From Screen Rant:
“One of Robot Chicken co-creator Matthew Senreich’s favorite things to parody on the long-running Adult Swim sketch show is Star Wars, which was fully supported by Lucasfilm guru, George Lucas, when the show started out. When Lucas sold his multi-billion dollar company to Disney in 2012, however, things changed a bit for Robot Chicken, and now it’s not as easy for the series to do Star Wars specials as it once was.
Speaking with Screen Rant at SDCC 2017, Senreich admitted the Star Wars stuff is “closest and dearest to his heart,” and it shows. […]
When asked how it was so easy for the show to have access to the Star Wars canon, Senreich replied:
“Because it was just one guy: George Lucas. He saw our show and he was the one to approach us, like, “What do you guys want to do with us?” It started a multi-year relationship. When he sold the company to Disney, it changed the relationship… It comes down to corporations playing with each other. As much as we know those people, and they like us and we like them, we are dealing with billion dollar companies that could care less what we think and how well we know each other.”
Senreich said that they will still poke fun at Star Wars, just in a shortened version – at least, for now:
“For a regular episode of the show, it’s parody so it’s no different from say Saturday Night Live making fun of any of these properties. But to do a full episode of an actual property, we would need the agreement of that company.””
From “The Daily Edition“:
According to Wookiepedia, “Moteé was a human female. She served as a member of the Naboo Royal Handmaidens protecting Padmé Amidala during the final days of the Clone Wars. Like her charge, she was dismayed by Supreme Chancellor Sheev Palpatine’s announcement of the formation of a Galactic Empire and the thunderous applause that greeted the announcement.”
According to IMDb, “Kristy Wright was born on July 14, 1978 in Sydney, New South Wales, Australia. She is an actress, known for Star Wars: Episode III – Revenge of the Sith (2005), Summer Bay (1988) and Something in the Air (2000).”
“StarWars.com is excited to announce Star Wars: Rogue One — Cassian & K-2SO Special #1, coming in August from Marvel. Written by Duane Swierczynski with art by Fernando Blanco, the 40-page one-shot will reveal how Cassian, one of the top intelligence officers of the Rebel Alliance, met K-2SO, a reprogrammed Imperial security droid. Check out the cover below by Julian Totino Tedesco, which finds the duo back-to-back, ready for battle.”
UPDATE : The video has been removed. Here are some screenshots.
“If you thought Squidward was mean to SpongeBob, you ain’t seen nothing yet. If you wondered why H.P. Lovecraft gave all his scariest monsters tentacles, you’re about to find out.
But first, a nice, peaceful video of the deep sea, as captured by the Australian research vessel Investigator:
Psych! The ocean is a place of danger, not peace. Especially if you’re a smallish squid, baited off the beaten path to grab some food and/or pose for the camera, when a bigger squid decides that cannibalism is a thing that is good and okay for cephalopods to do.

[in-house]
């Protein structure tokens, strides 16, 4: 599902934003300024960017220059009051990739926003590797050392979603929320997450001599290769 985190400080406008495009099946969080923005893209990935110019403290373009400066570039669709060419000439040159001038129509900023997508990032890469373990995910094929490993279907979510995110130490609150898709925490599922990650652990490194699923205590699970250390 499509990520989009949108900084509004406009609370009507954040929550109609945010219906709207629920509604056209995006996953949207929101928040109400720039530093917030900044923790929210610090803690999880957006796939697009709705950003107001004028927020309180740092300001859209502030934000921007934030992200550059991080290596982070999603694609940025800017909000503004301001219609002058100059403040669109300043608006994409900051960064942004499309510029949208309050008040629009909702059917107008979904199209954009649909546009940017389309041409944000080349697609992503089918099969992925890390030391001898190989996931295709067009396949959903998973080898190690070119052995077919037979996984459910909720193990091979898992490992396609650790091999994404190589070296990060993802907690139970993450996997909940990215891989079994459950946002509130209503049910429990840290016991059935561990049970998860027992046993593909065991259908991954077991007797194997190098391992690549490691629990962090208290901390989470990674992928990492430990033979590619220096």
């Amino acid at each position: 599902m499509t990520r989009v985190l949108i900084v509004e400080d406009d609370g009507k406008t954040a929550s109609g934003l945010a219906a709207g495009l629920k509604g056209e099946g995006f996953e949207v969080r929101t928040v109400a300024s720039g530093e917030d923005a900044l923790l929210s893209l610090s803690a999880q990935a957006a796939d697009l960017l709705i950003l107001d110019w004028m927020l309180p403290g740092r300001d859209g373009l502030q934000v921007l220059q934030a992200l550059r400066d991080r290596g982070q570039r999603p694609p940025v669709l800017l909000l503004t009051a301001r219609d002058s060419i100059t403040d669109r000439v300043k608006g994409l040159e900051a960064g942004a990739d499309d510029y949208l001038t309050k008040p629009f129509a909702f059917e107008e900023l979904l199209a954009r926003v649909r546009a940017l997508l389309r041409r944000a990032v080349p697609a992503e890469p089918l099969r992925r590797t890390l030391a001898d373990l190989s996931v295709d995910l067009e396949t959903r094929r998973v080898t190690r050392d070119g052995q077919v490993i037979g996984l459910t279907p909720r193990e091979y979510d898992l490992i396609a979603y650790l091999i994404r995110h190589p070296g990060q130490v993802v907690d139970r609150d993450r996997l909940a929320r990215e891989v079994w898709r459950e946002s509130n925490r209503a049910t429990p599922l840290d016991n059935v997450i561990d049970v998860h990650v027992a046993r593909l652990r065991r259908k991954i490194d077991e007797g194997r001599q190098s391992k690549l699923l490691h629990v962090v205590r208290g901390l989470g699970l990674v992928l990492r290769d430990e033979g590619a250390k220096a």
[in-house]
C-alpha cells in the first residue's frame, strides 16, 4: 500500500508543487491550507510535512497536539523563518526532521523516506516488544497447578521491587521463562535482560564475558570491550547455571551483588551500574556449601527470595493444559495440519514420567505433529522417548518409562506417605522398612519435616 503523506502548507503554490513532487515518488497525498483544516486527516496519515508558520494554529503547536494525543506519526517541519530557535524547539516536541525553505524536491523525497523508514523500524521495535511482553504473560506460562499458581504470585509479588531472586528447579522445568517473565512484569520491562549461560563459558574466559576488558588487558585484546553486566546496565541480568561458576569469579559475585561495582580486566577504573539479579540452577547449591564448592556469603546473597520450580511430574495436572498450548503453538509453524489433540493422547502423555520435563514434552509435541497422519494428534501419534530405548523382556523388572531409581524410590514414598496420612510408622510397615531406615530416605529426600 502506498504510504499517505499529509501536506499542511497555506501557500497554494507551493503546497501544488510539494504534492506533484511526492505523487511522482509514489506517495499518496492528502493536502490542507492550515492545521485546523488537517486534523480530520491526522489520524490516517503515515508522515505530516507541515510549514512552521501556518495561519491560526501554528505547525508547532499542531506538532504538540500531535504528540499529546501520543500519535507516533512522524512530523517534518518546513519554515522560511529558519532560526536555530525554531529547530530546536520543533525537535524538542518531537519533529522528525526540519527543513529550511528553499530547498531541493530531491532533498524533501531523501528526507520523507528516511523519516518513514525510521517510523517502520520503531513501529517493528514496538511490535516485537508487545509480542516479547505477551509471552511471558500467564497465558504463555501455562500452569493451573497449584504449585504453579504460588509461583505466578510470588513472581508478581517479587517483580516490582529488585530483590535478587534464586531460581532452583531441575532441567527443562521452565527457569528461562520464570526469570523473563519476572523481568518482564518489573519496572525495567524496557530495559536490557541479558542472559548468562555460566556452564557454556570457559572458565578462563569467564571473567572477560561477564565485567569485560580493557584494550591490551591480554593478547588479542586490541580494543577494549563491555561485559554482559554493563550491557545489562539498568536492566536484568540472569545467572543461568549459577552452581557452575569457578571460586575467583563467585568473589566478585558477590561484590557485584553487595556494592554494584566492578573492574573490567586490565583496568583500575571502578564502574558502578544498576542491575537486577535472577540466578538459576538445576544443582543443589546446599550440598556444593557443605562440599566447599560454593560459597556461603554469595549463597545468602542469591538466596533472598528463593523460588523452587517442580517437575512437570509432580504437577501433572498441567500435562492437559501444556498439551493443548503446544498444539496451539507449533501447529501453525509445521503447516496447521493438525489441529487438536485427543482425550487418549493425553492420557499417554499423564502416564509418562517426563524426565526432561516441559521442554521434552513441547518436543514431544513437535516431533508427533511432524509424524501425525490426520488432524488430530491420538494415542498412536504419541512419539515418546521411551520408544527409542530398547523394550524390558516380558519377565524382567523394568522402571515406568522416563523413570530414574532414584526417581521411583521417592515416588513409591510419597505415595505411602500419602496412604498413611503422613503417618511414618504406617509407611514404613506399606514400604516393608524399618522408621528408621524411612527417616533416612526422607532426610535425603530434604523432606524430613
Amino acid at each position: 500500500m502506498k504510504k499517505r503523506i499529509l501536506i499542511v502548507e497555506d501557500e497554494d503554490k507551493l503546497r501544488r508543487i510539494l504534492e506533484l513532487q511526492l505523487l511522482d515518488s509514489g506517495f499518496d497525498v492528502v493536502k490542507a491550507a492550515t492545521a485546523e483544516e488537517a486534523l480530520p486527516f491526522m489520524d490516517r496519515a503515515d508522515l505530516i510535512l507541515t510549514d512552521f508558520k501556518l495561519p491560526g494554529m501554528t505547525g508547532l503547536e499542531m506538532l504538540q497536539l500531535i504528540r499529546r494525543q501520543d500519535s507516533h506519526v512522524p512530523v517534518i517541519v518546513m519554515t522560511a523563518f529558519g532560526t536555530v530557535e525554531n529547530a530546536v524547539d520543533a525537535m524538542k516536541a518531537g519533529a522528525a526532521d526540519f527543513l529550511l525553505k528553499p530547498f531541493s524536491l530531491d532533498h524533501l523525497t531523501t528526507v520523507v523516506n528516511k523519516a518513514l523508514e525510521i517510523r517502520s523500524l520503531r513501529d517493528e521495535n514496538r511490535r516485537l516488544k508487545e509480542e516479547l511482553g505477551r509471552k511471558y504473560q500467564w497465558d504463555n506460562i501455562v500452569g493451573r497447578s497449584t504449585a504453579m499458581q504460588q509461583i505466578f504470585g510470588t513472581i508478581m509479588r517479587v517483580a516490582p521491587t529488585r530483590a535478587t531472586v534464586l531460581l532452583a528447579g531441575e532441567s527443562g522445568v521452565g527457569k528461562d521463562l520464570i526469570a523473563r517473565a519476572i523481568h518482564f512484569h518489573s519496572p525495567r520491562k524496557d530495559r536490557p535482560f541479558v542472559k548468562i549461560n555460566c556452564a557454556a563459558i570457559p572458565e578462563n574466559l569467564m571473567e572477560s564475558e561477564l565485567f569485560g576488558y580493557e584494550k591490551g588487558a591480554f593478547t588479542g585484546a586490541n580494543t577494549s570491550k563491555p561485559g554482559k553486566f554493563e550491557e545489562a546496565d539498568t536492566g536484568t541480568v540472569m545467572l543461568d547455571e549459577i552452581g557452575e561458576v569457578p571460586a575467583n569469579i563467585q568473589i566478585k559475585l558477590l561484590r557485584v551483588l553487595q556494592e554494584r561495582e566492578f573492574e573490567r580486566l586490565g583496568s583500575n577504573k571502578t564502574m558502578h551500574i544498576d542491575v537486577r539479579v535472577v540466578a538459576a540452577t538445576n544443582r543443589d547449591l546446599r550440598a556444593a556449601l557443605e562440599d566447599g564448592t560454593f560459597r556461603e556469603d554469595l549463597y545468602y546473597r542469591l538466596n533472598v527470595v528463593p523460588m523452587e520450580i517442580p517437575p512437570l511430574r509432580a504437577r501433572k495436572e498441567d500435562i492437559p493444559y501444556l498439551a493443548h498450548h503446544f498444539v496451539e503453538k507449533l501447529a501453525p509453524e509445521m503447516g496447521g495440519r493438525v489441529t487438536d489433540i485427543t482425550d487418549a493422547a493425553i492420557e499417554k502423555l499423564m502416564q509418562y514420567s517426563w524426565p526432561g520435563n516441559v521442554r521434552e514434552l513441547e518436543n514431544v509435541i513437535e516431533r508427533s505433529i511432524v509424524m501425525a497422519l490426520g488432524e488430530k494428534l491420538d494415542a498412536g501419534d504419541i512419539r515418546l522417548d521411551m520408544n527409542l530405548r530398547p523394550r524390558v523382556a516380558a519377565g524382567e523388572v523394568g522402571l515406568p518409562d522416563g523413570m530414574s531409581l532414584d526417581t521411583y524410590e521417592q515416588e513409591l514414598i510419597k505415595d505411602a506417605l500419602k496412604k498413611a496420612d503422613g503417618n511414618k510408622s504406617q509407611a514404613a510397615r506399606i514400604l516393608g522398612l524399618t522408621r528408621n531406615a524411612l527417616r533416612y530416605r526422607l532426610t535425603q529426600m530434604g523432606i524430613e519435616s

Fans of Star Wars Episode I: The Phantom Menace, you now have some extra ammunition. No, the video doesn’t prove Jar Jar was secretly amazing, but it does add real-life credibility to the “There’s always a bigger fish” scene.
Now, in the movie, that was of course a metaphor for the immediate invading force on Naboo being used by a greater shadow force that would pounce out of the darkness when ready and devour them. Sometimes, however, a squid eating another squid is just…well…a squid eating another squid. What can we say: ika sashimi is tasty. So watch out, bigger squid: there’s always an even larger sushi chef. […]”
Read more at Nerdist.
“In the case of Rogue One, there are plenty of sequences that are composed entirely of visual effects, whether they’re space battles or environments that are composed entirely of digital pieces. However, there are some sequences where you might not have realized that a partial virtual set was employed. Instead of throwing actors into a room that is entirely green/blue screen, the crew built proxy sets where the nitty-gritty details would be added in post-production by Industrial Light and Magic. They’re details that you never would have thought were visual effects.
During a keynote presentation given by executive producer and visual effects supervisor John Knoll at a press event held a couple weeks ago for the release of Rogue One on home video, John Knoll explained why they used virtual sets for a couple of their interior spacecraft locations:
“A spacecraft cockpit interior is a set where there are a lot of little techy bits, control panels and graphics displays and other things that are kind of a job to manufacture well. We had a couple of scenes on this bridge, but total screentime is probably less than 30 seconds, so it didn’t make a whole lot of economic sense to do a build as elaborate as this. It wasn’t really going to be advertised over particularly long scenes. We elected not to build it as a full set. But if you don’t build it as a full set and you just have a couple characters in front of a blue screen, that can be a very alienating experience for the actors. It’s difficult to light your actors so that they’ll go into that virtual environment in a believable way.
So I got talking with Greg Fraser about the right way to approach this work so we can get the best results. It was easiest for him to deal with. What we came up with was this idea of building the basic forms of the set, very simple undetailed forms as a proxy. It’s about the right shape, something that Greg can light in a meaningful way.”
“In this behind-the-scenes clip from Rogue One: A Star Wars Story, Lucasfilm’s Doug Chiang traces the design history of the U-wing.”